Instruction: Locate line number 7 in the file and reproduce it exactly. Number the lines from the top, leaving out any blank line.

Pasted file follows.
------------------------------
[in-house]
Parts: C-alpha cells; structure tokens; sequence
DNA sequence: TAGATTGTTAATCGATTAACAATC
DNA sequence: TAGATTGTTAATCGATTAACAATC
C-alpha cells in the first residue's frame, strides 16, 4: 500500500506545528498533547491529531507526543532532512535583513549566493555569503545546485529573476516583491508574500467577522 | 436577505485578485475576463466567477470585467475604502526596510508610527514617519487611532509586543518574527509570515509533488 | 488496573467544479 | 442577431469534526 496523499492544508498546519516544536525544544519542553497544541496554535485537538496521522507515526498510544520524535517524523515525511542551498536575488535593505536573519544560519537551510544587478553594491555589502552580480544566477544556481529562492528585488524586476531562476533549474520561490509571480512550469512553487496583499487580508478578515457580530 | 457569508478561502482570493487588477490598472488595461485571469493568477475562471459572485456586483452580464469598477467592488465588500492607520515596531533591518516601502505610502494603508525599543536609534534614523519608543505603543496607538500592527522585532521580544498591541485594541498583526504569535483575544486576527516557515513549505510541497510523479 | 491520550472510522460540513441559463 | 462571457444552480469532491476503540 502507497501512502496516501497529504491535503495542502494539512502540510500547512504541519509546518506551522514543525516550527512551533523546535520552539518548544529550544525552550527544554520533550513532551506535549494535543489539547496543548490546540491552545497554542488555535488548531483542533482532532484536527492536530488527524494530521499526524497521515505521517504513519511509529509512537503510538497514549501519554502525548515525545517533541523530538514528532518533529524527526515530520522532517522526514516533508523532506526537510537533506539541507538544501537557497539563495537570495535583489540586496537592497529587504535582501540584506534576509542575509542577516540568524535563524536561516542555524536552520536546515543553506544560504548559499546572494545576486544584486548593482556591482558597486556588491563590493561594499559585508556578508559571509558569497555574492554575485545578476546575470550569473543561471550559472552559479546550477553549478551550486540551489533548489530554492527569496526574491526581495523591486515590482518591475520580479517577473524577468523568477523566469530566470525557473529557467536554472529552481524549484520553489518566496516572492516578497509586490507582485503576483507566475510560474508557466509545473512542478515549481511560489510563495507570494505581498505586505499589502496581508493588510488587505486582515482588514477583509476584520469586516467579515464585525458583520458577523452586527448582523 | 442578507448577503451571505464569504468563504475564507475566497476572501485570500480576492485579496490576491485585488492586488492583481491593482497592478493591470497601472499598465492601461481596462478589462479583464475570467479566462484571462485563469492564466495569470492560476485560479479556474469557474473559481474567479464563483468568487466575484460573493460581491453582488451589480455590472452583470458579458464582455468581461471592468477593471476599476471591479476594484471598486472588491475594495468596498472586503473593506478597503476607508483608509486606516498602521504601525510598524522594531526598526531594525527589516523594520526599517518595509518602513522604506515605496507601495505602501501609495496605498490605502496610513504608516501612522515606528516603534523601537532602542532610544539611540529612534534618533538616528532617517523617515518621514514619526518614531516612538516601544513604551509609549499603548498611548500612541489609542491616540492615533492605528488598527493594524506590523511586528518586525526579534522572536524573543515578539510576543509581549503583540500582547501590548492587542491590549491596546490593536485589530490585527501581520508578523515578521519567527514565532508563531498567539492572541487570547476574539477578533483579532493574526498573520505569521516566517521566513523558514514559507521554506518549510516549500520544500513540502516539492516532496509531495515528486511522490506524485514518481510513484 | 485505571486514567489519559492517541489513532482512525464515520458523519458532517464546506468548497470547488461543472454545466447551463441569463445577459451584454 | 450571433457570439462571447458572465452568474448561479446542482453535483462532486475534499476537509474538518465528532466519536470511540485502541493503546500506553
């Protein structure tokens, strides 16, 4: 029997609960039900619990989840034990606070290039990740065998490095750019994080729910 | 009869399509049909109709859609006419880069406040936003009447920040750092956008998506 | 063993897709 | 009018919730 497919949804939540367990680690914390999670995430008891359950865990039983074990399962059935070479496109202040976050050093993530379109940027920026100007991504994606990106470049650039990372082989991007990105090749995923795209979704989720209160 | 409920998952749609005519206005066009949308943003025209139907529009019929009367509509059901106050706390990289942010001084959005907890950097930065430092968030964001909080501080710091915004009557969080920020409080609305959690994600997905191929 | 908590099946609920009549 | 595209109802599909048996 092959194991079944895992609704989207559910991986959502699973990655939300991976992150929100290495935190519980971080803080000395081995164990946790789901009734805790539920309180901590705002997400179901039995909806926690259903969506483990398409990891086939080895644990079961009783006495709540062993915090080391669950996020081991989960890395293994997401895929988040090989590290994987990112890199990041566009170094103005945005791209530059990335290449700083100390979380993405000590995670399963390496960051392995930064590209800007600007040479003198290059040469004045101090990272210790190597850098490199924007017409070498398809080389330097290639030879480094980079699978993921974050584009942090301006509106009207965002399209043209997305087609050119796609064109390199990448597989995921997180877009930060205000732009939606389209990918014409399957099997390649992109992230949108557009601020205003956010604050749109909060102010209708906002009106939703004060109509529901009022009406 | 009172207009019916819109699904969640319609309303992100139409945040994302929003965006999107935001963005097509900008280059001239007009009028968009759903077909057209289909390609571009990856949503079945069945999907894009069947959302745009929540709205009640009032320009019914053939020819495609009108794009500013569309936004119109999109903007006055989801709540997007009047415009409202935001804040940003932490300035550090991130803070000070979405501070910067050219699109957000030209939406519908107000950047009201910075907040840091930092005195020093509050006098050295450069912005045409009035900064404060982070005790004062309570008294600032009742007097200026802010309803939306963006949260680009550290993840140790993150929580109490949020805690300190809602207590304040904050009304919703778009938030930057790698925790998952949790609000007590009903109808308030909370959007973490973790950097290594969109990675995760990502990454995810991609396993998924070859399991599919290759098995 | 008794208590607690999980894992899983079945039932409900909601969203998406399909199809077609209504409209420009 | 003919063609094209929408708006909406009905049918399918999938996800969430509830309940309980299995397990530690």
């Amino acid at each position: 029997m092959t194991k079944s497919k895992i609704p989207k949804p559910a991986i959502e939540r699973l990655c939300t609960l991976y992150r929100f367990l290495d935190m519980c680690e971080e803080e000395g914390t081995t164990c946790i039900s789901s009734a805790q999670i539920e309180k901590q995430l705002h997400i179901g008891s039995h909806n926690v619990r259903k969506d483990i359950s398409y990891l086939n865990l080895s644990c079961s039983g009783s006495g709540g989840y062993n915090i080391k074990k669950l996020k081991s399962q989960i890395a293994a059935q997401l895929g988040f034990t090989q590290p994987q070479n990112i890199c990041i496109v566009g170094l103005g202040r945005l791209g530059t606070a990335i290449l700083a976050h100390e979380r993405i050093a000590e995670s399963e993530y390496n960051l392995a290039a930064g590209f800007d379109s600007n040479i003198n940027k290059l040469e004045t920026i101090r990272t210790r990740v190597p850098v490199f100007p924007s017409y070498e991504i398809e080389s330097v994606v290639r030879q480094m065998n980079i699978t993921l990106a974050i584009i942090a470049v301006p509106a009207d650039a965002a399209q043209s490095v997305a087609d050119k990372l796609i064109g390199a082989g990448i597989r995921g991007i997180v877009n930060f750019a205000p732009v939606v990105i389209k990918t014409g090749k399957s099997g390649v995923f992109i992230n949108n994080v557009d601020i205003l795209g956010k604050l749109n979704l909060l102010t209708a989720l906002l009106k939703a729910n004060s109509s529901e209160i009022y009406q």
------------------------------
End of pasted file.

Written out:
């Amino acid at each position: 029997m092959t194991k079944s497919k895992i609704p989207k949804p559910a991986i959502e939540r699973l990655c939300t609960l991976y992150r929100f367990l290495d935190m519980c680690e971080e803080e000395g914390t081995t164990c946790i039900s789901s009734a805790q999670i539920e309180k901590q995430l705002h997400i179901g008891s039995h909806n926690v619990r259903k969506d483990i359950s398409y990891l086939n865990l080895s644990c079961s039983g009783s006495g709540g989840y062993n915090i080391k074990k669950l996020k081991s399962q989960i890395a293994a059935q997401l895929g988040f034990t090989q590290p994987q070479n990112i890199c990041i496109v566009g170094l103005g202040r945005l791209g530059t606070a990335i290449l700083a976050h100390e979380r993405i050093a000590e995670s399963e993530y390496n960051l392995a290039a930064g590209f800007d379109s600007n040479i003198n940027k290059l040469e004045t920026i101090r990272t210790r990740v190597p850098v490199f100007p924007s017409y070498e991504i398809e080389s330097v994606v290639r030879q480094m065998n980079i699978t993921l990106a974050i584009i942090a470049v301006p509106a009207d650039a965002a399209q043209s490095v997305a087609d050119k990372l796609i064109g390199a082989g990448i597989r995921g991007i997180v877009n930060f750019a205000p732009v939606v990105i389209k990918t014409g090749k399957s099997g390649v995923f992109i992230n949108n994080v557009d601020i205003l795209g956010k604050l749109n979704l909060l102010t209708a989720l906002l009106k939703a729910n004060s109509s529901e209160i009022y009406q």